Los Angeles Times
Every so often a major corporation, following its natural instinct to root out another few pennies of profit per share, drives blindly into a political quagmire. It leaves a community without employment by closing a factory, bulldozes a landmark to put up another drive-through restaurant, dumps wastewater in a bucolic swimming hole — you know the sort of thing.
These are salutary events in their way, because they remind people that as much as big businesses love to drape themselves in patriotism and good works, they’re not charities.
This brings us to Shell Oil Co., which has made a perfectly sound business decision (in its own terms) to close its Bakersfield refinery on Oct. 1. Because the shutdown will deprive California of at least 2% of its gasoline and 6% of its diesel supply at a time when there is no slack whatsoever in the state’s supply-demand equation, the move is almost certain to keep pump prices high and cause more frequent price spikes for motorists. In turn, it will probably enhance the company’s bottom line.
The Bakersfield facility’s importance to a competitive gas market is well understood. The refinery only ended up in Shell‘s hands in 2001, when the Federal Trade Commission forced Texaco Inc. to sell its interest in the plant. Given that the FTC feared that merging Texaco’s ownership with Chevron Corp.’s own local refinery assets would be detrimental to gasoline competition in California, presumably it can’t be happy about the competitive implications of taking the refinery out of the picture completely.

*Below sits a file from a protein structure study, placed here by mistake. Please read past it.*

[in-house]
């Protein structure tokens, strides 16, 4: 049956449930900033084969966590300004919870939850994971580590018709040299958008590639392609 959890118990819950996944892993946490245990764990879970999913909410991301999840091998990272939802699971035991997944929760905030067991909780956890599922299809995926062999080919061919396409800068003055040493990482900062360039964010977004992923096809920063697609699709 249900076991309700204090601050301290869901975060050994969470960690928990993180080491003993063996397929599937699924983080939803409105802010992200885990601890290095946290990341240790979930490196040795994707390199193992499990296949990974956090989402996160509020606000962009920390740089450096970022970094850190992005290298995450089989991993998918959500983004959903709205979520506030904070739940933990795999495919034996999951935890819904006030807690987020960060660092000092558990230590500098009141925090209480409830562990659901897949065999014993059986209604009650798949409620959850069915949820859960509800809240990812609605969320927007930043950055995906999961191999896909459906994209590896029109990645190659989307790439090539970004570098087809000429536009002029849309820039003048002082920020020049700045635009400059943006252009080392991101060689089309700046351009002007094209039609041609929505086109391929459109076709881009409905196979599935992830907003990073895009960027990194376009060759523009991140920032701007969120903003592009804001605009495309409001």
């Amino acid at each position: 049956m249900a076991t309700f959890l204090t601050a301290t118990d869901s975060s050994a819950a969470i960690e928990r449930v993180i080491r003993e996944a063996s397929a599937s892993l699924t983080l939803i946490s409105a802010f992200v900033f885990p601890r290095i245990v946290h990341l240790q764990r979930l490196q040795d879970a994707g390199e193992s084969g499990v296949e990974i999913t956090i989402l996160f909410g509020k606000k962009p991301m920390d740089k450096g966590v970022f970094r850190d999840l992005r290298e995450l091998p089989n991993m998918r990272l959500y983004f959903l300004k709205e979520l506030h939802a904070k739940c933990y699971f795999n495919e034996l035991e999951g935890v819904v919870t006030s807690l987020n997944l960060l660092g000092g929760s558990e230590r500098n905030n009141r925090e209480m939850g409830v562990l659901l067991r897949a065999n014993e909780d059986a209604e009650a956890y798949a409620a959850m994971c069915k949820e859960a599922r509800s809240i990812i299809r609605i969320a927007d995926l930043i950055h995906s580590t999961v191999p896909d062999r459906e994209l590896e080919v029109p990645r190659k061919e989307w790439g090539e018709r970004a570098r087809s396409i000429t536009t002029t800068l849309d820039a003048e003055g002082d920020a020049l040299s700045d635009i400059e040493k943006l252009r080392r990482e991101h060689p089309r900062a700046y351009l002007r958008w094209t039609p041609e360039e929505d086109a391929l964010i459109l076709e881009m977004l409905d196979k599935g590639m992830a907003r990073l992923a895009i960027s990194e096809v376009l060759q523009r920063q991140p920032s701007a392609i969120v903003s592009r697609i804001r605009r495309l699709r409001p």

Accordingly, the shutdown has generated announcements of legislative investigations at the state and federal levels, another “probe” by Atty. Gen. Bill Lockyer and hints of FTC action. All of these are healthy developments, and someone might even unearth hard evidence that Shell is conspiring to squeeze the car-driving public because it knows that crimping overall supply will force up prices on the gasoline it does sell.
“Should they have the right to reduce a treasured and valuable refining capacity simply to make more money?” asks Jamie Court, a consumer advocate challenging the shutdown.
Unfortunately, the short answer is that companies often do have the right to make more money, even if it comes at the expense of a greater public good.
In this case, Shell has done itself no favors by failing to own up to this harsh reality. Rather than being candid about its rationale for shutting down the Bakersfield facility, it has trotted out a series of transparent half-truths.
Initially, the company claimed that the Kern County oil fields serving the refinery were declining so rapidly that “there is simply no longer an adequate supply of crude oil” for the plant. After state officials said their surveys showed that the fields would remain productive for several decades, Shell amended its position to hint that the issue is not whether there’s enough oil in the ground, but whether it can buy the crude it needs at a price it considers suitable.
Recently the company’s story has become, so to speak, more refined. It now acknowledges that broader economic concerns have factored into its decision, although it still seems to be going out of its way to be vague.